- Newsmaker: Unexploded Weapons Pose Threat to Civilians
Today-s Washington Post reports that unexploded munitions pose -imminent and substantial- public health risks to civilians. The story is based on documents from Public Employees for Environmental Responsibility. PEER-s Jeff Ruch has details on the sizeable stockpiles that could require the biggest environmental cleanup in US history.
- Reporter's Notebook: Heirloom Turkeys for Thanksgiving
The Large White turkeys sold in American supermarkets would be unrecognizable to the Pilgrims of early New England. With breasts so big that they can barely walk, let alone fly, they-re bred to satisfy America-s taste for white turkey meat. For those with enough money and forethought, there is another way. Vicky Hallett has written about the juicier -heritage- turkey for US News and World Report.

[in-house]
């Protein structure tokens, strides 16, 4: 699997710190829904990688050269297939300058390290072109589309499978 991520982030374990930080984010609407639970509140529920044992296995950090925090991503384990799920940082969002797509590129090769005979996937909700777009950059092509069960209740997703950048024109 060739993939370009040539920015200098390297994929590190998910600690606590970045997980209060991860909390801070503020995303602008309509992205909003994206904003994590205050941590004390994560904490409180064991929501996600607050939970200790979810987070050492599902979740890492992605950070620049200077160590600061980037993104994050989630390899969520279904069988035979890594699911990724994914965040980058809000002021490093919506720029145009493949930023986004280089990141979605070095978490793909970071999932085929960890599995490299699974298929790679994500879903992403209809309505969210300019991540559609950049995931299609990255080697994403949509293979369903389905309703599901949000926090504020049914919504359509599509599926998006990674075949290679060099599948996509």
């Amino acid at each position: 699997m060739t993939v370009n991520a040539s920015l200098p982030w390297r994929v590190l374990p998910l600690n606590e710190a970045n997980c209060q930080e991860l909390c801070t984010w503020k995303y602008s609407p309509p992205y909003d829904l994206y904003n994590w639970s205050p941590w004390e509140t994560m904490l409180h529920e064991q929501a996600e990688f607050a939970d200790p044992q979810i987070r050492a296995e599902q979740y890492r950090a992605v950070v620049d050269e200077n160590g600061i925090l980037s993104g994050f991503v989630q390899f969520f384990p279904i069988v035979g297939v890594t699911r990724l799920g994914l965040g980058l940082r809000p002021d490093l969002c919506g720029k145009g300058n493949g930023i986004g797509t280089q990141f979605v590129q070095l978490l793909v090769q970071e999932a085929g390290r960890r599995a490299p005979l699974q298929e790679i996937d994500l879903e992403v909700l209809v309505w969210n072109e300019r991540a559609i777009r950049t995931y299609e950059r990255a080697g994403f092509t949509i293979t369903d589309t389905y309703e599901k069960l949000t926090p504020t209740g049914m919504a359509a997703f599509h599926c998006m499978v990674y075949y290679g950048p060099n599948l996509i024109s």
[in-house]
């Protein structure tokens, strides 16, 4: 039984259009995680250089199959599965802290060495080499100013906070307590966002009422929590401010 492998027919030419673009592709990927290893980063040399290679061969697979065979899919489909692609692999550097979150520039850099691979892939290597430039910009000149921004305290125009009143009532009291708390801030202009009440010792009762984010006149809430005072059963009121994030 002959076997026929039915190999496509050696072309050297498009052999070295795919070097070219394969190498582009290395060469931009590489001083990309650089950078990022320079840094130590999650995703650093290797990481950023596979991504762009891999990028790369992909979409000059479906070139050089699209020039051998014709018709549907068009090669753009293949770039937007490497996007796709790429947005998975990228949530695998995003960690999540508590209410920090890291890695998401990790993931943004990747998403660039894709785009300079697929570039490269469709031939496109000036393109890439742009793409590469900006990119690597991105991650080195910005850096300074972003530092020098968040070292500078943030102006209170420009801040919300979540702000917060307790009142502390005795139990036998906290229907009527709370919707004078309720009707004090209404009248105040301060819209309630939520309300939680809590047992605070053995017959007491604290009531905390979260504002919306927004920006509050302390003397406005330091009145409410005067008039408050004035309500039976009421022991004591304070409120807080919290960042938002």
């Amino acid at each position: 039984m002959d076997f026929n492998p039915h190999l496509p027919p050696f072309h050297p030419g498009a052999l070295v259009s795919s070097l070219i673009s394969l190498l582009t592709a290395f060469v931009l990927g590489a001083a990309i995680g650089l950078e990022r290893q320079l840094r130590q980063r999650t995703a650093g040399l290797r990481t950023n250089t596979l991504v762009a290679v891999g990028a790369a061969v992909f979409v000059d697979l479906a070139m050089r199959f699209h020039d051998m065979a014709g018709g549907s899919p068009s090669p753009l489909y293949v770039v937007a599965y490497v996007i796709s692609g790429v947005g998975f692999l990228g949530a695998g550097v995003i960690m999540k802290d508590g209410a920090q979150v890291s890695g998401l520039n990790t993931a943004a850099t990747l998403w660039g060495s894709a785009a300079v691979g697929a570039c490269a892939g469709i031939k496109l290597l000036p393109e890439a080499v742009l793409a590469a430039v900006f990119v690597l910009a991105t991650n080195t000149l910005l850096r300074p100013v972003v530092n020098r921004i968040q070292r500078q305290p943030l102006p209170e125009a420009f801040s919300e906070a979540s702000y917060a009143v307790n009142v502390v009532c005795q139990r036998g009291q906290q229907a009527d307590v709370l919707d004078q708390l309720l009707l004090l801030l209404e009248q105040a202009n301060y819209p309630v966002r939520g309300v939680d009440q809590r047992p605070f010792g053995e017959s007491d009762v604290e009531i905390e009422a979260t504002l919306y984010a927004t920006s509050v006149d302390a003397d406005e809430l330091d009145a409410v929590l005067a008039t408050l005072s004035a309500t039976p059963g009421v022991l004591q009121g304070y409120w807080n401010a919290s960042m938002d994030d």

Getting Back on Track with Mexico
When George Bush said Mexico was America-s most important ally, Vicente Fox had high hopes for major immigration reform. Then, came September 11 and, as America refocused its attention on homeland security, the two presidents- backslapping friendship began to fade. Now, despite Mexico-s recent independence in the UN Security Council, which irked the White House, Colin Powell is in Mexico, with John Ashcroft to follow. Can the US secure its borders and regularize the flow of immigrant workers at the same time? We hear about America-s efforts to get back on track with its most populous neighbor from a pollster in Mexico City, a Latin American expert from the University of California San Diego, a former INS commissioner, and former Senator Alan Simpson, who once chaired the Senate Subcommittee on Immigration and Refugee Policy.